Copyright gives the creators of original and published literary, dramatic, musical and artistic works, sound recordings, films, videos and broadcasts rights to control ways their material can be used.
You cannot however copyright a name, title, slogan or phrase : if you want to protect any of these, you should register them as a trade mark. You also cannot copyright ideas.

These rights start as soon as the material is recorded in writing or in any other way. Copyright protection in the UK is automatic and there is no registration system. The author also has the right to be identified on their works and to object if their work is distorted or mutilated. Copyright in a literary, dramatic, musical or artistic work (including a photograph) lasts until 70 years after the death of the author. (In some other media, e.g. films, the calculation of duration of copyright is a little more complicated but this is not relevant for our purposes.)

Although a few countries require that a work be marked with the international © mark followed by the name of the copyright owner and year of publication, this is not a legal requirement in most countries, including the UK.
Marking the work with the name, date and copyright symbol could however prove useful should it be necessary to take a copyright dispute to law, and an email contact address will make it easier for anyone wishing to ask for permission to use material to contact the author or their representative.

Under UK law copyright material on the Internet is protected in the same way as material in any other media. Anyone wishing to put copyright material on the Internet or use material that others have placed on the Internet should therefore have the permission of the copyright owners of that material.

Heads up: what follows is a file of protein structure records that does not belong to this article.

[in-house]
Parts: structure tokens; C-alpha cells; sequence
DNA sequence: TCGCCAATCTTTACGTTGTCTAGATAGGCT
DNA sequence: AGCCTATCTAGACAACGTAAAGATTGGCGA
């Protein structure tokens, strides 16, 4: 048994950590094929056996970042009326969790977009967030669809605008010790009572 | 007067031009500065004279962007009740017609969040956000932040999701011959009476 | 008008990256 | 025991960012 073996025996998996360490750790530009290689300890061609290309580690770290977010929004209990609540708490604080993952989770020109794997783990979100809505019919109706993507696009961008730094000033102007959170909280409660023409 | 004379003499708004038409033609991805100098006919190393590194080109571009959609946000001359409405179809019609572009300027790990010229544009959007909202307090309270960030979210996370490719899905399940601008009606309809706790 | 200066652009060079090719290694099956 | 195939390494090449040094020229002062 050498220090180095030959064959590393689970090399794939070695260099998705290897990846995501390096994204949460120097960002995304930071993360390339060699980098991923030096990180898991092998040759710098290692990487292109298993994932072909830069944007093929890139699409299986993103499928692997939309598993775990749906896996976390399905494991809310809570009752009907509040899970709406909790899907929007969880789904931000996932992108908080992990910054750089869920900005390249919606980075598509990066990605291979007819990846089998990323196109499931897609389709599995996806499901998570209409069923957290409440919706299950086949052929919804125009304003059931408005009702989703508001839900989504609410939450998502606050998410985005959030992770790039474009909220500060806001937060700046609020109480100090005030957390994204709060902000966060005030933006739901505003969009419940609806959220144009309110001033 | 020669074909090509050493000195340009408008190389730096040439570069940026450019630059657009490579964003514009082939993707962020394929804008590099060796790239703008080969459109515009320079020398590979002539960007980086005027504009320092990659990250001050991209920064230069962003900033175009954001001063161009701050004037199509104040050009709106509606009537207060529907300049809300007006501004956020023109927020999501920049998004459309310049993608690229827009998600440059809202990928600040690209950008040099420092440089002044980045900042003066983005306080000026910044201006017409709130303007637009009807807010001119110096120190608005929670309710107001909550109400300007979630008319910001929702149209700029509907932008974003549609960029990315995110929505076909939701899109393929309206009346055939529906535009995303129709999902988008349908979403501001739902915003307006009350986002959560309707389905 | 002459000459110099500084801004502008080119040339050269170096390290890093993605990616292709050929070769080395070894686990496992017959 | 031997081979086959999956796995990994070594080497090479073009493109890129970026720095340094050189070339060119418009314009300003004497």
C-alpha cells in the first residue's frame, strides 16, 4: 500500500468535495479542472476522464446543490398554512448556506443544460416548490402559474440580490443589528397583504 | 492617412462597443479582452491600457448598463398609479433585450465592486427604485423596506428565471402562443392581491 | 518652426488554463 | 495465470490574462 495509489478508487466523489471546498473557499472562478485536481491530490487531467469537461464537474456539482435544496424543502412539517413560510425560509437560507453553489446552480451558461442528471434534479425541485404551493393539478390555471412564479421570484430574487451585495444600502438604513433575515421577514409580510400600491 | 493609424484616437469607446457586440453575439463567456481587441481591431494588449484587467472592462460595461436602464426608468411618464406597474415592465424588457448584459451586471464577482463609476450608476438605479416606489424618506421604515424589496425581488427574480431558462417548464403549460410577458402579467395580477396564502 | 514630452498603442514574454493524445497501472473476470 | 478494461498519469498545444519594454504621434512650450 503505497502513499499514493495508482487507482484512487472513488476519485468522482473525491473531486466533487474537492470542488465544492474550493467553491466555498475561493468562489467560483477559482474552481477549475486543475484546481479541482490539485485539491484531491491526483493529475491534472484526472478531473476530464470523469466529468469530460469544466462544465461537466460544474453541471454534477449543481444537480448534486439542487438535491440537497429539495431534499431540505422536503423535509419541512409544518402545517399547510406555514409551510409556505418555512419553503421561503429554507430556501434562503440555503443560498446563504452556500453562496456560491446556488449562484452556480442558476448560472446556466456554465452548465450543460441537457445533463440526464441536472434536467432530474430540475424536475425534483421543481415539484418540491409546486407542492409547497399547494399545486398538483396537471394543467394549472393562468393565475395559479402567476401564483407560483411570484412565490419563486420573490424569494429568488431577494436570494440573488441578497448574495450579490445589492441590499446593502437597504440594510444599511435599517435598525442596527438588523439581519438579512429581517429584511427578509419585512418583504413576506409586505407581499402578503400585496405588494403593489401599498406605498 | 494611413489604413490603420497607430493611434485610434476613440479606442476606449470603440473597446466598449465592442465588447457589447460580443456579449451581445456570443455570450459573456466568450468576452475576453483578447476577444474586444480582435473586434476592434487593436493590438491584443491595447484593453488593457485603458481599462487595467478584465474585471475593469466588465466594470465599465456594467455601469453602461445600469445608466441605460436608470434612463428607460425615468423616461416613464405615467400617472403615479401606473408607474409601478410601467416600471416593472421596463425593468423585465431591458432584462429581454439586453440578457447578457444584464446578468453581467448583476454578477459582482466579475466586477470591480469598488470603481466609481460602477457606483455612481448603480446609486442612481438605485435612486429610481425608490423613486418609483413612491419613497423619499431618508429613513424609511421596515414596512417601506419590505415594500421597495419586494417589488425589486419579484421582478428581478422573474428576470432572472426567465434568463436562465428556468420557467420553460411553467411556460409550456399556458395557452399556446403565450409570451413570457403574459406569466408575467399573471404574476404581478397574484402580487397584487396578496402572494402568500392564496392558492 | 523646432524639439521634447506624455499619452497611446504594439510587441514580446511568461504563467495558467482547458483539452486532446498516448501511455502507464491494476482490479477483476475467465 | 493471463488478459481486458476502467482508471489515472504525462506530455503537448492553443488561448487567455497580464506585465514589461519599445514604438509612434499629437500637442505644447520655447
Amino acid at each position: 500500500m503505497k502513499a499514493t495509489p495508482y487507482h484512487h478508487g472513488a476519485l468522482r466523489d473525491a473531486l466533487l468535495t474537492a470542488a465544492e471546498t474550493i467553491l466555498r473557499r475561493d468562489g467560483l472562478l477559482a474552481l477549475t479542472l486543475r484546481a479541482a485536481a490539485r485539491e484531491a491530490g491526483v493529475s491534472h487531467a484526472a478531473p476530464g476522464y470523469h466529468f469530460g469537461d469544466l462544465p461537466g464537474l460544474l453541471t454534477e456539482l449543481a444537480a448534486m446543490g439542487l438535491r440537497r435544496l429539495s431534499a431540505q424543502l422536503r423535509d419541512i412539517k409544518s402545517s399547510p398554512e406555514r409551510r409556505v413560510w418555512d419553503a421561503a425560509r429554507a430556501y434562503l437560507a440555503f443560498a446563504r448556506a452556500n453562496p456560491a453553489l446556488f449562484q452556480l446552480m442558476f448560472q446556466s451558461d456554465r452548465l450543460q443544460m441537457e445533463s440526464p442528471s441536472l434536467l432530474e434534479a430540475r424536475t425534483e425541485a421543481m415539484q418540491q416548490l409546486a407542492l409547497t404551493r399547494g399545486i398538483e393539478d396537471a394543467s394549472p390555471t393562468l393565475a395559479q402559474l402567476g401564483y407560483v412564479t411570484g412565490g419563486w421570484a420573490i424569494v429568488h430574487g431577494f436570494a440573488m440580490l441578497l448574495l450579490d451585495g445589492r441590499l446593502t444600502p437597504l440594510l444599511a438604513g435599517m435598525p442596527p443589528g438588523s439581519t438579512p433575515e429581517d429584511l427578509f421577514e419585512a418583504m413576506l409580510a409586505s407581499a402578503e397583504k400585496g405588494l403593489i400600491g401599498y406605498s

There are some exceptions to the rights given to the copyright owner. These include limited use of works for non-commercial research and private study, criticism or review, reporting current events, judicial proceedings and teaching in schools. If however you are copying large amounts of material and / or making multiple copies then you may still need permission. It is also necessary to include an acknowledgement of the name of the copyright work from which the extract is taken, and its author.

Information from the Patents Office : for a fuller explanation of copyright law,
see the UK Government's Intellectual Property website

All original materials on this website, particularly those produced specifically for BOGUK, are copyright © GuidingUK 2001-2012 and their individual authors, whose details are held by GuidingUK. All rights reserved. Inclusion on this website does not confer the status of Public Domain on any resources.